The home secretary has demanded a "full explanation" from Twitter and Instagram on why anti-Semitic posts by rapper Wiley were not removed more quickly.
Police are investigating a series of posts on the grime artist's social media accounts. He has been temporarily banned from both Twitter and Instagram.
Priti Patel said the posts were anti-Semitic and "abhorrent".
"Social media companies must act much faster to remove such appalling hatred from their platforms," she said.
Wiley, 41, known as the "godfather of grime", shared conspiracy theories and insulted Jewish people on his Instagram and Twitter accounts, which together have more than 940,000 followers.
The antisemitic posts from Wiley are abhorrent.— Priti Patel (@pritipatel) July 26, 2020
They should not have been able to remain on Twitter and Instagram for so long and I have asked them for a full explanation.
Social media companies must act much faster to remove such appalling hatred from their platforms.
Twitter removed some of Wiley's tweets with a note saying they violated its rules - but other tweets were still visible 12 hours after being posted. It later said Wiley's account had been locked for seven days.
Facebook - which owns Instagram - said on Sunday that the platform had also blocked the rapper from his account for seven days, and that there was "no place for hate speech on Instagram".
But Mayor of London Sadiq Khan said the steps taken by Twitter and Instagram were not enough.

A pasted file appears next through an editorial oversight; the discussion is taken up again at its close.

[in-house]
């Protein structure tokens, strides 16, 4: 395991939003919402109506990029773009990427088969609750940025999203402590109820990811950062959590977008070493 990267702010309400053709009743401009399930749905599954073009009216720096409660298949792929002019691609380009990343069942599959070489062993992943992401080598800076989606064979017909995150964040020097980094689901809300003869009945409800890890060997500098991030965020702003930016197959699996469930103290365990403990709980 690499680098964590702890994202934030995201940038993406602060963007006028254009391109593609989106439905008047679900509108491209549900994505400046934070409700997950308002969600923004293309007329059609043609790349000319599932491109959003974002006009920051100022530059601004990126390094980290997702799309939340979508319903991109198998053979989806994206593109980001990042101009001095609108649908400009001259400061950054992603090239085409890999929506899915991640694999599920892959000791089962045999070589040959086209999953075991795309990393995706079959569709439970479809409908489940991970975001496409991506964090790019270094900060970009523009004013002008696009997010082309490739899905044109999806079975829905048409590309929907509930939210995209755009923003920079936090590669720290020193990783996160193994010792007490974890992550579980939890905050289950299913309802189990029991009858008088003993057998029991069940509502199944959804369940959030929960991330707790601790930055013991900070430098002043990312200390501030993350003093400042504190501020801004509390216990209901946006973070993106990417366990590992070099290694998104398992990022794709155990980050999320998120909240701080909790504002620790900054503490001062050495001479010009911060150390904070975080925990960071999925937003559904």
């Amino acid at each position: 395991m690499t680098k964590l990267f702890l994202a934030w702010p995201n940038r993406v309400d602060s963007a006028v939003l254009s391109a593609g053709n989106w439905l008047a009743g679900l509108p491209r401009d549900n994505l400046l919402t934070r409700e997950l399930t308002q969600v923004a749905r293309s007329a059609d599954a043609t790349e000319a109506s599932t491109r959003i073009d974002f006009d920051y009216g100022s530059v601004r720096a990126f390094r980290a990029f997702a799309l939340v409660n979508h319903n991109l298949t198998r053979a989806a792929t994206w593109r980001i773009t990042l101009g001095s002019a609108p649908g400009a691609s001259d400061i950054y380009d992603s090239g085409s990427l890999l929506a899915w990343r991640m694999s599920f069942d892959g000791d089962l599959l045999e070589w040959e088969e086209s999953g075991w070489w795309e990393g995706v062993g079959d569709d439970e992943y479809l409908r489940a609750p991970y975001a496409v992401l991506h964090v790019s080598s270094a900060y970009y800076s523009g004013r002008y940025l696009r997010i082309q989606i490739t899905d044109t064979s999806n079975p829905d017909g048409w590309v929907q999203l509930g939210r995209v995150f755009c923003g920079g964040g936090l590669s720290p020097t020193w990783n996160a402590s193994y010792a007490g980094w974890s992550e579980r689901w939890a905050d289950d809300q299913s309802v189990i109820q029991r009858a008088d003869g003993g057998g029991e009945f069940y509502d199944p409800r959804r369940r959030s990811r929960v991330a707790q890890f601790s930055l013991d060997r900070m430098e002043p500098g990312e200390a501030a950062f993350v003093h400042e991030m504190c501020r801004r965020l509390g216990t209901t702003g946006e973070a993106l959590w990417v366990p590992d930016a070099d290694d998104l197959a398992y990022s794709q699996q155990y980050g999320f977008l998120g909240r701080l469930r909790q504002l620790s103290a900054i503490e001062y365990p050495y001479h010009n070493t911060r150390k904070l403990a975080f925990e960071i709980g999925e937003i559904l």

In a letter to bosses of the two social media firms, he said that when the material was published on their platforms, "the response - its removal and the banning of those responsible - should be immediate.
"It takes minutes for content shared on your platform to reach an audience of millions. When someone influential shares hate speech, in that time it may have an impact on the views of many who look up to them."
Mr Khan said it was "particularly disheartening" when social media had played a "positive role in amplifying the vital voices" of the Black Lives Matter movement recently.
Wiley's series of posts began on Friday night and his manager John Woolf's initial response was that, having known the artist for 12 years, "he does not truly feel this way".
But on Saturday, Mr Woolf said he had "cut all ties" with the London-born rapper and that there was "no place in society for anti-Semitism".
Wiley first entered the UK singles charts with Wearing My Rolex in 2008. His subsequent hits include Heatwave in 2012 and Boasty in 2019, a collaboration with rappers Stefflon Don and Sean Paul and actor Idris Elba.